Suppose there is still an afterlife. This means that some of these transformations must only affect the mind and not the “soul”. But for it to be a meaningful afterlife, some of the deceased’s identity must persist. This in turn means that some parts of the physical activity of the brain must affect the soul. Certainly, memory must persist, and that’s encoded in physical structures in the brain. Furthermore changes in personality should persist. My experiences have shaped my ways of thinking about the world, and I’d like to carry my current mode of thinking into any afterlife. Again, these modes of thought are embodied in physical structures in the brain. It seems inevitable that some physical changes in the brain must lead to changes in the soul that persist into any possible afterlife. However, there are many, many changes in the brain going on all the time. For there to be an afterlife, there would have to be something that decides which of these changes are beneficial and which deleterious. These are not easy decisions to make, and they need to me made at the level of specific changes to single neurons. This would require godlike[1] degrees of computation. Maybe even more computation than can be done using the entire resources of the universe. Perhaps there isn’t even a clean separation into good and bad changes so the whole thing is impossible.

Even given all of this, I still don’t see the point. If there’s an afterlife, then why not just skip straight to that rather than having a life first? (Furthermore, I doubt that evolution could result in an afterlife composed of entities that have no further effect on the material world. An afterlife would require there to be some other agency involved in the unfolding of the history of life and then why bother with evolution?)

[1] Someone subsequently pointed out that God is supposed to be quite godlike.

Well there must be somthing higher then brain that can experiance it's neural patterns.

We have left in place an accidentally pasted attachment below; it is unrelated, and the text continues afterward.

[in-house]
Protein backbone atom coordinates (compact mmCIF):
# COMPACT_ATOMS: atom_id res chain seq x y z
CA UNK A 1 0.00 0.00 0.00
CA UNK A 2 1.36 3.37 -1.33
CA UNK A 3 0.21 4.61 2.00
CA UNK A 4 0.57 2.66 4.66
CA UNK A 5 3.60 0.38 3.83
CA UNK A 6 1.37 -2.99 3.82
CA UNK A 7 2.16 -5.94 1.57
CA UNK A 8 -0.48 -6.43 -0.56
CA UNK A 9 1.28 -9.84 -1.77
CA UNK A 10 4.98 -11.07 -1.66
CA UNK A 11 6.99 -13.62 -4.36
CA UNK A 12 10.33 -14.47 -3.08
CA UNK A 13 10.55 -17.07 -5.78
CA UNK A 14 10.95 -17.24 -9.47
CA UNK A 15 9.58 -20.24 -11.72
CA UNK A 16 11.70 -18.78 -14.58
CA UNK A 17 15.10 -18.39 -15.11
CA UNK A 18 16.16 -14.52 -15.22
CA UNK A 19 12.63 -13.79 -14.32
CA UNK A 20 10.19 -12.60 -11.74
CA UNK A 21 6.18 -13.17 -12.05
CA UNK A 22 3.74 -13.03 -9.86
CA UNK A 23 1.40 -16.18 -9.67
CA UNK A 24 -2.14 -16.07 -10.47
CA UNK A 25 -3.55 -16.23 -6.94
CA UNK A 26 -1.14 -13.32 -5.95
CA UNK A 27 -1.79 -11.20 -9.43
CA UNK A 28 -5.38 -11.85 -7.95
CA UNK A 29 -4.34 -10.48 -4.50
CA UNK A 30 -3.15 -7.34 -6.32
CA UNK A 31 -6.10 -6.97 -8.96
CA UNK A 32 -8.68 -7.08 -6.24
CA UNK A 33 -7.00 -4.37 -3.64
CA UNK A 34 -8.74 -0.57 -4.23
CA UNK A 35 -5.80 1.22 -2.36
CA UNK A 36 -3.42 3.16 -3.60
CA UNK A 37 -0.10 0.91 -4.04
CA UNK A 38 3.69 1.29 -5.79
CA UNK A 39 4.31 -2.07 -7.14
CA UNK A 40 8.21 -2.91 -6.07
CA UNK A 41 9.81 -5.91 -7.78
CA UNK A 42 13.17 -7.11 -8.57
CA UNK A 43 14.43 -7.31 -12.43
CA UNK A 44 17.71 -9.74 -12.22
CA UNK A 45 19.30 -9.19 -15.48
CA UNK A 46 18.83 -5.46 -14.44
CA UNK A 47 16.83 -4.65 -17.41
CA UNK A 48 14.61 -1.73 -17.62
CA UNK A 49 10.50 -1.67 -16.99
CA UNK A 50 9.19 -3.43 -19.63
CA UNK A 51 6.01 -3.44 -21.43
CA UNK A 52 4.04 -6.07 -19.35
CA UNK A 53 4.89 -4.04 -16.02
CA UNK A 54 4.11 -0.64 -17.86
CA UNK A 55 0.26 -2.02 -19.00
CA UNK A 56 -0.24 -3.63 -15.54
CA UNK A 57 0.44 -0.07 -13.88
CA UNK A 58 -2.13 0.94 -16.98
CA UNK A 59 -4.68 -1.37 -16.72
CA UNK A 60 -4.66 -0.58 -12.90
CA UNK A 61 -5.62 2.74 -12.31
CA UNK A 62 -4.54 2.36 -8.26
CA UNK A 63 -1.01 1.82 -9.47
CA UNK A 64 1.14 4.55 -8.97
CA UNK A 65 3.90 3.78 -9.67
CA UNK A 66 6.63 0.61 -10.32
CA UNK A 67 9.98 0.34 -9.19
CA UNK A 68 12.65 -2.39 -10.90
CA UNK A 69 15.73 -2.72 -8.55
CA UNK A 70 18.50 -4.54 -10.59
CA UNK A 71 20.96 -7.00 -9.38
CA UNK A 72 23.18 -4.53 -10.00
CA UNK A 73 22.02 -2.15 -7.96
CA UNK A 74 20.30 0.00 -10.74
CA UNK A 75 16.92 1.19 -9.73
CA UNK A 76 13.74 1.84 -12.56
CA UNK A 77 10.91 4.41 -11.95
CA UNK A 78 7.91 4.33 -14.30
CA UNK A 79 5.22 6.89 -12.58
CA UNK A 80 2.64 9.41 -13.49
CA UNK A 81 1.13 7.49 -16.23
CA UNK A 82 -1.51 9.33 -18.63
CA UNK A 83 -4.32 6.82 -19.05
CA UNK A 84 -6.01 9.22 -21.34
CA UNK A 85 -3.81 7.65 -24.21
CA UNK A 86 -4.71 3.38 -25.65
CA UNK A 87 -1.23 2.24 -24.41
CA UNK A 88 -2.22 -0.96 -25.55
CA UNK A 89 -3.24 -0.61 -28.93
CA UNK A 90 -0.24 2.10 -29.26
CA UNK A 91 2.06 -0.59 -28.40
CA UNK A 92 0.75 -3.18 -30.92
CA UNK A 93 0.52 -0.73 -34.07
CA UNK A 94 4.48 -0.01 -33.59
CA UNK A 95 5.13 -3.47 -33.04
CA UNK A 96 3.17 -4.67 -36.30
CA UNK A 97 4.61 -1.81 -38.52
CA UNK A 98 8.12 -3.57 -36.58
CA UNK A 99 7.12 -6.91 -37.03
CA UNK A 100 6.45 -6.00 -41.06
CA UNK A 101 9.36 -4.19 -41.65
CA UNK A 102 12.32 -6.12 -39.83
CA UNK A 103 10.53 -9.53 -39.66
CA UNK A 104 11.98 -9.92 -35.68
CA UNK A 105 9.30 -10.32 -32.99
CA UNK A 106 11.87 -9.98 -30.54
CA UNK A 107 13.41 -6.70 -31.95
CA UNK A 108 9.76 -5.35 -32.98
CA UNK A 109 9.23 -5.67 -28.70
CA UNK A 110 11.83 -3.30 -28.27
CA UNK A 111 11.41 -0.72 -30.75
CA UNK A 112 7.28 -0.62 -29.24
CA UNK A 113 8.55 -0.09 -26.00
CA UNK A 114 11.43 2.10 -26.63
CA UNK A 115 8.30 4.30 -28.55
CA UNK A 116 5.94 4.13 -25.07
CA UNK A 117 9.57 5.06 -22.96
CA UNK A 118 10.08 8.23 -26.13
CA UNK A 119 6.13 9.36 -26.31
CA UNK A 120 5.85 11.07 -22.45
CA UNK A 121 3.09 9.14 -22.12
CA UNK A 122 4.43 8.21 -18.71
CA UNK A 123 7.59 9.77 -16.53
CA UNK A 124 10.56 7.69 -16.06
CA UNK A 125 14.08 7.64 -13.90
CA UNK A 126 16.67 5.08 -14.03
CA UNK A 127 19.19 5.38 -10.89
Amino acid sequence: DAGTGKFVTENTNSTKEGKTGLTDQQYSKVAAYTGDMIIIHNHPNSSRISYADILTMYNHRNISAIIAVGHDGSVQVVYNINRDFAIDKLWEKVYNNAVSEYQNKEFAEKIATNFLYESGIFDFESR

I think the article fails to acknowledge that a 'soul' as it is traditionally seen is not affected by the physical structures of the brain. Seeing as it is entirely supernatural and of no substance in terms of atoms and other particles, retaining memory or personality after the brain has died is not a problem. Although I appreciate that from a scientific point of view this is impossible, so is the idea of an object with no material substance. The subject of souls and an afterlife is completely beyond science, and must be addressed accordingly.

As for your parting questions, John Hick suggested that the purpose of life itself is to improve and prepare our soul for the afterlife, through suffering and consequential growth. Evolution should have nothing to do with the afterlife - when you say 'why bother with evolution', you appear to forget that evolution has no purpose as such, and is random. There is no 'bothering with it'. It just happens.

In response to angus: Something made of no material substances is by definition indistiguishable from nothing, so how can anyone reasonably claim that such a thing exists in the first place? Are there supposed to be different kinds of nothing? What means if any can be used used to obtain knowledge of a thing made of nothing? How would someone discover whether a thing with no material substances even exists, especially a thing that is supposedly beyond science?

The fact that individuals can remember near death experiences proves that the experience was a function of their brains, that it was "all in their heads", so to speak. Memories require a brain. I suppose those who argue in favor of an afterlife would say that the experience was integrated into the brain, and memories of the event were somehow formed once the near deceased was resuscitated; but for me, that seems a bit of a stretch, based on nothing more than conjecture.

Researchers in Germany were able to induce out of body experiences by stimulating certain areas of the brain.